MIT Wizards Zap Electricity Through the Air
Researchers at MIT have figured out how to transfer power wirelessly, a technology they've dubbed "WiTricity." Potential applications for WiTricity include powering cell phones, laptops, household robots and other battery-run devices. However, before WiTricity enters the mainstream, there is still work to be done, as the group's tested device operated at only 40 percent efficiency.
Jun 8, 2007 11:09 AM PT
Power cords and chargers may rule the technological world today, but their days could be numbered, thanks to a breakthrough at the Massachusetts Institute of Technology.
It's called "WiTricity," and it's essentially the transfer of power through the air, without wires. It was demonstrated by a team of researchers from MIT's Department of Physics, Department of Electrical Engineering and Computer Science, and Institute for Soldier Nanotechnologies (ISN), and was reported in Thursday's edition of Science Express, the online publication of the journal Science .
Members of the team included Marin Soljacic, Andre Kurs, Aristeidis Karalis, Robert Moffatt, Peter Fisher and John Joannopoulos.
The Charging Burden
The test was motivated by Soljacic's frustration with cell phone chargers. After being awakened repeatedly at night by his cell phone beeping to signal that it hadn't been charged, "it occurred to me that it would be so great if the thing took care of its own charging," he explained.
Soljacic started thinking about which physical phenomena could help make that happen.
A few years later, in a test of their theoretical predictions, Soljacic's team succeeded in lighting a 60-watt light bulb from a power source seven feet away without any physical connection between them.
Resonance, Not Radiation
While past experiments using techniques such as electromagnetic radiation -- the technology used for wirelessly transmitting information -- have found that too much power is lost, the MIT team used magnetically coupled resonance instead.
Whereas radiation spreads in all directions, coupled resonant objects allow a relatively efficient exchange of energy between them while having minimal impact on other objects nearby.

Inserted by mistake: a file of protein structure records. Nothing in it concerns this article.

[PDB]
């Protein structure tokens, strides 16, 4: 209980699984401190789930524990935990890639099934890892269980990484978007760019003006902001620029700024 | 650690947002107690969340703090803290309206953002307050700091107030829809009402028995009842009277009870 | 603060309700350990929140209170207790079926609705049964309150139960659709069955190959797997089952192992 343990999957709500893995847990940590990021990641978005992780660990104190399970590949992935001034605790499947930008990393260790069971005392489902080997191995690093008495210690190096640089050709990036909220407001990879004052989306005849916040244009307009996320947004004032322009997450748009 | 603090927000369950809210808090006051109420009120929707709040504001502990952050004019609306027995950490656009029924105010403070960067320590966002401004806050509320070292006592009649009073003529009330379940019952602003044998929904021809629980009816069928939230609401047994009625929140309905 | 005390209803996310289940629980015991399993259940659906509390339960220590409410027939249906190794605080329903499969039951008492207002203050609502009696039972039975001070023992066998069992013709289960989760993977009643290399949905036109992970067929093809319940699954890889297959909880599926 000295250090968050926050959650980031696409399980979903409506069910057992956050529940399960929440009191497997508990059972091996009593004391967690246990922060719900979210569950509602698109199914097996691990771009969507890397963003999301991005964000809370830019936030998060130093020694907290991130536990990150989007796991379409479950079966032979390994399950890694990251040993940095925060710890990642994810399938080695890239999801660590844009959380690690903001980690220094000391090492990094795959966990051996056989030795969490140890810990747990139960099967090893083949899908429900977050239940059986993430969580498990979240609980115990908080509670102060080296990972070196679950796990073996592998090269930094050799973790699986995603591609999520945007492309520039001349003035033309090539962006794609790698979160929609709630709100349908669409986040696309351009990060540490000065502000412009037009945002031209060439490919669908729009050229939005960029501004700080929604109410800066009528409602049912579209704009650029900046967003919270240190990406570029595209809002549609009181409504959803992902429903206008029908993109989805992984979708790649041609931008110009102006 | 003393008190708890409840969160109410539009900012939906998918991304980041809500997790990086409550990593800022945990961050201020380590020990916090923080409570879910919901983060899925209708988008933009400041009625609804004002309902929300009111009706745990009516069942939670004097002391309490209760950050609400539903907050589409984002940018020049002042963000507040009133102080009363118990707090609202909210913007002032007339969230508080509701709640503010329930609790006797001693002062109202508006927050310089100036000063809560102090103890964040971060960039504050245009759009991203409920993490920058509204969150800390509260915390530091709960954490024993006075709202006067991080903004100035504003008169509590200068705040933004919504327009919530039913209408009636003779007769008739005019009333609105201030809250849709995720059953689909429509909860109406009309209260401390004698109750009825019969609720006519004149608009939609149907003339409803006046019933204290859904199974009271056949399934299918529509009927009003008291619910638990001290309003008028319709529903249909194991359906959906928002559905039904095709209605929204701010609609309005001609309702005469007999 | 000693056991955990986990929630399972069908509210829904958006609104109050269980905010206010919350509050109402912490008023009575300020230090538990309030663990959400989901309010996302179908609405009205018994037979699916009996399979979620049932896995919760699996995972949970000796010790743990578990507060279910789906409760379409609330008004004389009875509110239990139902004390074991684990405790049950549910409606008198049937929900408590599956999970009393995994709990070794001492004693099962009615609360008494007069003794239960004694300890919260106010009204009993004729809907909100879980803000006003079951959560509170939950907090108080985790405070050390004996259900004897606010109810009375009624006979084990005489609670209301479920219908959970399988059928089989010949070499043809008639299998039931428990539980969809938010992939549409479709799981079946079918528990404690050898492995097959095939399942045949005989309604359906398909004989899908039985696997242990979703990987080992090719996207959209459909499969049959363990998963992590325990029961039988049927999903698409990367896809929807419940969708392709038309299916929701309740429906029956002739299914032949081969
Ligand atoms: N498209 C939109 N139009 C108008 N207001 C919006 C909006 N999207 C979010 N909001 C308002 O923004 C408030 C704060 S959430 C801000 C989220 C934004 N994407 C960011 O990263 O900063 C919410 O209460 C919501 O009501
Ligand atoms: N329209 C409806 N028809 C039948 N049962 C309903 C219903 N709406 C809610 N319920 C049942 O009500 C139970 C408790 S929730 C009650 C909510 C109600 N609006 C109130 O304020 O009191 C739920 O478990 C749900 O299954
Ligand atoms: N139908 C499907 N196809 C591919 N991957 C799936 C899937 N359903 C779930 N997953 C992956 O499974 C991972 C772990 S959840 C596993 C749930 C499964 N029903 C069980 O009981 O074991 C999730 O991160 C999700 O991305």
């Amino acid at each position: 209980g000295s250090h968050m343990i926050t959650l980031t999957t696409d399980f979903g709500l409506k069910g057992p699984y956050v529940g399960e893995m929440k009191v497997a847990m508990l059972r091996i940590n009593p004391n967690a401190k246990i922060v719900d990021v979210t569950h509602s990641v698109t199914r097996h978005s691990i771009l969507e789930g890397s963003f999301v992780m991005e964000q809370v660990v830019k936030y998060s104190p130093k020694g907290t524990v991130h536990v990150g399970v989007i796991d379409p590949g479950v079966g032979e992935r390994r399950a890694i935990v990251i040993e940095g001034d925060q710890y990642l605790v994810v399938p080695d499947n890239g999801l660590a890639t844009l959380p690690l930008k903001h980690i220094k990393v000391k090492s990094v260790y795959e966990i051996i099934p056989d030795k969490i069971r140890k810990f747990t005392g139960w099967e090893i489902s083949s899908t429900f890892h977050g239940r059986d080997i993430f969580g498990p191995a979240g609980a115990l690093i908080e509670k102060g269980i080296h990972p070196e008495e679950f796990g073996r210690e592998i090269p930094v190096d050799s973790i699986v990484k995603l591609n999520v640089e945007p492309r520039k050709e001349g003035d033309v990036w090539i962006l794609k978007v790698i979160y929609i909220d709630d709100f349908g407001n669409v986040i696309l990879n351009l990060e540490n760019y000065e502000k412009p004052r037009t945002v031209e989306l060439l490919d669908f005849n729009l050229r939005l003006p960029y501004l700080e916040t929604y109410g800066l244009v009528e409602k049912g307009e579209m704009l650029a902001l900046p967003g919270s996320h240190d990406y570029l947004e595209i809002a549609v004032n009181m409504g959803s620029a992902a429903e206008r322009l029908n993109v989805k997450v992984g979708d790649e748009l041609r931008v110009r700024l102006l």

A classic example of resonance is the opera singer shattering the wine glass: If there were a room with 100 identical wine glasses, each filled up to a different level, an opera singer's note could cause a glass of the corresponding frequency to explode, while not influencing the other glasses.
That's acoustic resonance, but the MIT researchers used magnetic resonance instead.
With one copper coil attached to the power source and another at the receiving end, the system fills the space around it with a non-radiative magnetic field. The resonant nature of the process ensures that the interaction between the sending unit and the receiving unit is strong while the interaction with the rest of the environment is weak.
"The fact that magnetic fields interact so weakly with biological organisms is important for safety considerations," noted Kurs, a graduate student in physics.
Potential applications -- which the research team expects may appear within the next few years -- include powering cell phones, laptops, household robots and other battery-run devices, Kurs told TechNewsWorld.
Other applications may include factory robots and wireless sensors, added Karalis, a Ph.D. candidate in electrical engineering and computer science. "This whole technology was developed because of the presence of all these mobile devices," Karalis told TechNewsWorld.
"The applications are almost identical to those for batteries -- if we could use wireless energy instead, we would never need to replace or recharge the batteries, and could even get rid of them in the end," Karalis said.
In the Meantime
Before WiTricity enters the mainstream, however, there is still work to be done. The tested device operated at only 40 percent efficiency -- "pretty good for a first test," Karalis said, but still clearly in need of improvement. Rechargeable batteries, by contrast, operate at only 70 percent efficiency when new, and degrade over time, he added.
Next, the team plans to begin targeting particular applications and optimizing the device and antennas for good performance, Karalis said.
A Wireless World
"Once, when my son was about three years old, we visited his grandparents' house," Soljacic said. "They had a 20-year-old phone and my son picked up the handset, asking, 'Dad, why is this phone attached with a cord to the wall?' That is the mindset of a child growing up in a wireless world," he explained.
"My best response was, 'It is strange and awkward, isn't it? Hopefully, we will be getting rid of some more wires, and also batteries, soon.'"